There is a lot of talk about chemical based energy storage (batteries), but before batteries there was thermal storage.
Thermal storage is similar to using bricks or water for thermal mass, it limits the thermal swings by slowly releasing the thermal energy into the space even after the heat source (sun, fire, etc) has gone away.
Electric Thermal Storage (ETS) operates in a similar way. The ETS that we have installed in the studio used bricks to store the heat. When there is a call for heat in the space a fan draws air over the bricks “wicking” away the heat and releasing it in the space.
I’m not a mechanical engineer, so don’t quote me on these terms.
Current Electric Thermal Research
There is still a lot of development in ETS technology, even with the attention to battery storage.
Most of the products we see on the market today, that are ready to buy still use thermal mass storage, but there is really neat chemical storage options being developed, like from Neo Thermal where they store the heat in a salt, similar to the heating pads you put in gloves to keep your hands warm.
Other Research in ETS
I did a quick search for “thermal storage” on IEEExplore and saw a few really interesting papers, including a couple that looked at using chilled water for “cooling” storage in commercial buildings. This was an old paper, but thinking about it, with the AC load in California lining up with solar power, this may be a great place to dump excess generation from wind or solar installations.
Building on that old paper is this one from 2016 – Use of Adaptive Thermal Storage System as Smart Load for Voltage Control and Demand Response .
In this paper they propose that a large scale ice thermal storage system, similar to the 1985 paper, could be used as part of a demand side management scheme for fast voltage control and load shaving.
Another paper spoke to the point that concrete waste from building demolition has a use as the thermal storage medium. The specific heat measured in this paper ranged from 700 and 850 J/K*kg.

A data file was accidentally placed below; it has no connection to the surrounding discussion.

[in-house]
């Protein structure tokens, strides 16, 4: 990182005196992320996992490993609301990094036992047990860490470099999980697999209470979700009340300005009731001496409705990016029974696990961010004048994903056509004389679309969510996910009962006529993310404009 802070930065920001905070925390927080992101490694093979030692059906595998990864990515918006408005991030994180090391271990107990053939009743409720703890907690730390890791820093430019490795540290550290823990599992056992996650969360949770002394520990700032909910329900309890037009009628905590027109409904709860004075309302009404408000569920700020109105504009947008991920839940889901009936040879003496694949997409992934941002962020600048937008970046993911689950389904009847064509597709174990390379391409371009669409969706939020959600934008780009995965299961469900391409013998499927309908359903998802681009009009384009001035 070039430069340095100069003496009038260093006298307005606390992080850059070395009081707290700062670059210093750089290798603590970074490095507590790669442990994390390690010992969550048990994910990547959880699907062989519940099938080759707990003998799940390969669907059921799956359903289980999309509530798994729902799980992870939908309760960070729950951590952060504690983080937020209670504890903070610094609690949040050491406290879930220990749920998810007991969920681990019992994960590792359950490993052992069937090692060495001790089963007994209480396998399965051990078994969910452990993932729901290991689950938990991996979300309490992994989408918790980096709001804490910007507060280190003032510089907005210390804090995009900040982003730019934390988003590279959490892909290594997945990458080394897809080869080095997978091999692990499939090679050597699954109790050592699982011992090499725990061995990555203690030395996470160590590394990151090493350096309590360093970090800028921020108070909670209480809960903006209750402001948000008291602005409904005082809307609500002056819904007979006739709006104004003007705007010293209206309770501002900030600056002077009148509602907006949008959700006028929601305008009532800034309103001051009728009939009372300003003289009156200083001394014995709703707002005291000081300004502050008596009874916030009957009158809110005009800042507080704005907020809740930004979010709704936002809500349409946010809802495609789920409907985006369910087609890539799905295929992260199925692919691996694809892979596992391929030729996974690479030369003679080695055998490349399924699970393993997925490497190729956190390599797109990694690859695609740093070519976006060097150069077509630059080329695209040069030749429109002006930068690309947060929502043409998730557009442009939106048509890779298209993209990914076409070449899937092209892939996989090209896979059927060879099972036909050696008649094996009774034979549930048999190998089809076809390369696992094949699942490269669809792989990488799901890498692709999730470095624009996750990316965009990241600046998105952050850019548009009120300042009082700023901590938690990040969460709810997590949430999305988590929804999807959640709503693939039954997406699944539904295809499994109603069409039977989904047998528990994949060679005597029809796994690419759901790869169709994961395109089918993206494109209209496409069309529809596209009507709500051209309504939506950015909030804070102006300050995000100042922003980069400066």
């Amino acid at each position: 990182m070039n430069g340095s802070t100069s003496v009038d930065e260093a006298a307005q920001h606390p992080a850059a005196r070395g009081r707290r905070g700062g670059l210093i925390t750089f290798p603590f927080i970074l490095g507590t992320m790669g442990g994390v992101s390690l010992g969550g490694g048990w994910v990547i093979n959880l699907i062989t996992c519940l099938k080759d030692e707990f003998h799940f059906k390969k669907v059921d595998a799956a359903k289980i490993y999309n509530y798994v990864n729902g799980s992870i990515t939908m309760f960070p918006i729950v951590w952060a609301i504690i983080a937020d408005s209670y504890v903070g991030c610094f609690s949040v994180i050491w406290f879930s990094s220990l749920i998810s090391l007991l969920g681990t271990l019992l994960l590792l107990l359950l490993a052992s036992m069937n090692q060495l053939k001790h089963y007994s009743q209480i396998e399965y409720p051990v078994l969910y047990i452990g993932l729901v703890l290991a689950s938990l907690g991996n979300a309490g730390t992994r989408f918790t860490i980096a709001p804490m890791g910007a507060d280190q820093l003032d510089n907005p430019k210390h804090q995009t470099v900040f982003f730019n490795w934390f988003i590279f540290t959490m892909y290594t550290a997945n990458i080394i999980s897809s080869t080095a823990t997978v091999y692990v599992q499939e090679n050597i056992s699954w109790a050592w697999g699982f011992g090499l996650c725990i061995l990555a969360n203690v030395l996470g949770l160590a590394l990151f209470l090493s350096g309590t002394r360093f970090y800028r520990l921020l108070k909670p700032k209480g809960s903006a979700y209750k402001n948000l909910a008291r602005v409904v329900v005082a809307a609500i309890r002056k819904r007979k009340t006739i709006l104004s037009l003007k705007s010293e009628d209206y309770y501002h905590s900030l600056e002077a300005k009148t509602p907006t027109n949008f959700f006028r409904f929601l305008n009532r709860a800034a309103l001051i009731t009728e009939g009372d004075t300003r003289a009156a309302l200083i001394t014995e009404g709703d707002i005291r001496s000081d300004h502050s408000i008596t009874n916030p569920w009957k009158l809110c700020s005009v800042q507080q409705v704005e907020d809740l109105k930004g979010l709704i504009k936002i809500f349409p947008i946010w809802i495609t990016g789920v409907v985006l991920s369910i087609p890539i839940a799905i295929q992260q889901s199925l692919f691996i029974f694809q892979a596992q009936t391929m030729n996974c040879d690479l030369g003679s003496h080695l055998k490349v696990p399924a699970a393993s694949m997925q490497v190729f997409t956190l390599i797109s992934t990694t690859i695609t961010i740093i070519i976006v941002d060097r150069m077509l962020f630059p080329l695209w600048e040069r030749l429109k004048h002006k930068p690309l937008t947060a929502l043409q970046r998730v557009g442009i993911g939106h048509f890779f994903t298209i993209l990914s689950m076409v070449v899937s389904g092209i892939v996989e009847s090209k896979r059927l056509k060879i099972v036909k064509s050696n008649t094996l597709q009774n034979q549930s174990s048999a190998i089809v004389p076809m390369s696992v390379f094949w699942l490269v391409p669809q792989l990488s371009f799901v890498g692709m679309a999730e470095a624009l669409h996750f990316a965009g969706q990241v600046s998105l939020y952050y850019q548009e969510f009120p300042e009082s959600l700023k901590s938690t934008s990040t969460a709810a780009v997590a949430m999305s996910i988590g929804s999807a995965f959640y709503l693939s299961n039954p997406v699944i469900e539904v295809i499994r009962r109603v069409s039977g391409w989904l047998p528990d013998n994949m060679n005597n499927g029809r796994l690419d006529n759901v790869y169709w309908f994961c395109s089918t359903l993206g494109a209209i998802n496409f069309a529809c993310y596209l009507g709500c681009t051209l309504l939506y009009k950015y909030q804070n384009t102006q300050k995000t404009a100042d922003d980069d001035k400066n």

For comparison, the 176kg ETS that we have installed in the studio stores 32kWh and uses clay bricks that have a specific heat value b/w 900 and 1000 J/K*kg. This recycled material may not be the best solution for small commercial applications, but possibly a solution for large industrial applications where there is more space and possibly a lot more waste heat.
If we are going to reduce our carbon emitions fast enough to limit the climate crisis to BAD, rather than great filter, then we will need to develop all the tools in parallel. There isn’t a silver bullet.
While chemical storage in batteries is one great way to electrify everything, thermal storage is a great tool for building energy management and helping the shift to distribute energy resources (DERS) like solar everywhere, and wind.
This is something that I put together in an afternoon of reading, imagine the possibilities if you spent your masters, or made engineering thermal storage solutions a winter project.
- D. R. Laybourn and V. A. Baclawski, “The Benefits of Thermal Energy Storage for Cooling Commercial Buildings,” in IEEE Power Engineering Review, vol. PER-5, no. 9, pp. 31-32, Sept. 1985, doi: 10.1109/MPER.1985.5526437.
- X. Luo, C. K. Lee, W. M. Ng, S. Yan, B. Chaudhuri and S. Y. R. Hui, “Use of Adaptive Thermal Storage System as Smart Load for Voltage Control and Demand Response,” in IEEE Transactions on Smart Grid, vol. 8, no. 3, pp. 1231-1241, May 2017, doi: 10.1109/TSG.2015.2513743.
- J. B. Martinkauppi, T. Syrjälä, A. Mäkiranta and E. Hiltunen, “Some Aspects of Recycling Concrete Crush for Thermal Heat Storage,” 2018 7th International Conference on Renewable Energy Research and Applications (ICRERA), Paris, 2018, pp. 707-710, doi: 10.1109/ICRERA.2018.8566981.